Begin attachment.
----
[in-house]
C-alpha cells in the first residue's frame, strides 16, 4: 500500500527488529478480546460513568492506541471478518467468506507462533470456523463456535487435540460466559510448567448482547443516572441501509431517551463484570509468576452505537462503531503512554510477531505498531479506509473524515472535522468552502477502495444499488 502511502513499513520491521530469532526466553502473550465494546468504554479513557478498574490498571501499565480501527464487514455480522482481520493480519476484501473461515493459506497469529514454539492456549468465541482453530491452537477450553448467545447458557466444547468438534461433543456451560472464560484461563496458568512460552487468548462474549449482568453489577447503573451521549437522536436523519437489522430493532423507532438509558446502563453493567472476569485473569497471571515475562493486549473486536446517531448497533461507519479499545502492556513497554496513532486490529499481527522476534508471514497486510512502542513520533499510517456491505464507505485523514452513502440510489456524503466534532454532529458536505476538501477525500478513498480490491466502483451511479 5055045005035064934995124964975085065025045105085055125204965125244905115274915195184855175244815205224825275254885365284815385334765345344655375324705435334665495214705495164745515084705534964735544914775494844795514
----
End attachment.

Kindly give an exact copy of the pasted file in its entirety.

[in-house]
C-alpha cells in the first residue's frame, strides 16, 4: 500500500527488529478480546460513568492506541471478518467468506507462533470456523463456535487435540460466559510448567448482547443516572441501509431517551463484570509468576452505537462503531503512554510477531505498531479506509473524515472535522468552502477502495444499488 502511502513499513520491521530469532526466553502473550465494546468504554479513557478498574490498571501499565480501527464487514455480522482481520493480519476484501473461515493459506497469529514454539492456549468465541482453530491452537477450553448467545447458557466444547468438534461433543456451560472464560484461563496458568512460552487468548462474549449482568453489577447503573451521549437522536436523519437489522430493532423507532438509558446502563453493567472476569485473569497471571515475562493486549473486536446517531448497533461507519479499545502492556513497554496513532486490529499481527522476534508471514497486510512502542513520533499510517456491505464507505485523514452513502440510489456524503466534532454532529458536505476538501477525500478513498480490491466502483451511479 5055045005035064934995124964975085065025045105085055125204965125244905115274915195184855175244815205224825275254885365284815385334765345344655375324705435334665495214705495164745515084705534964735544914775494844795514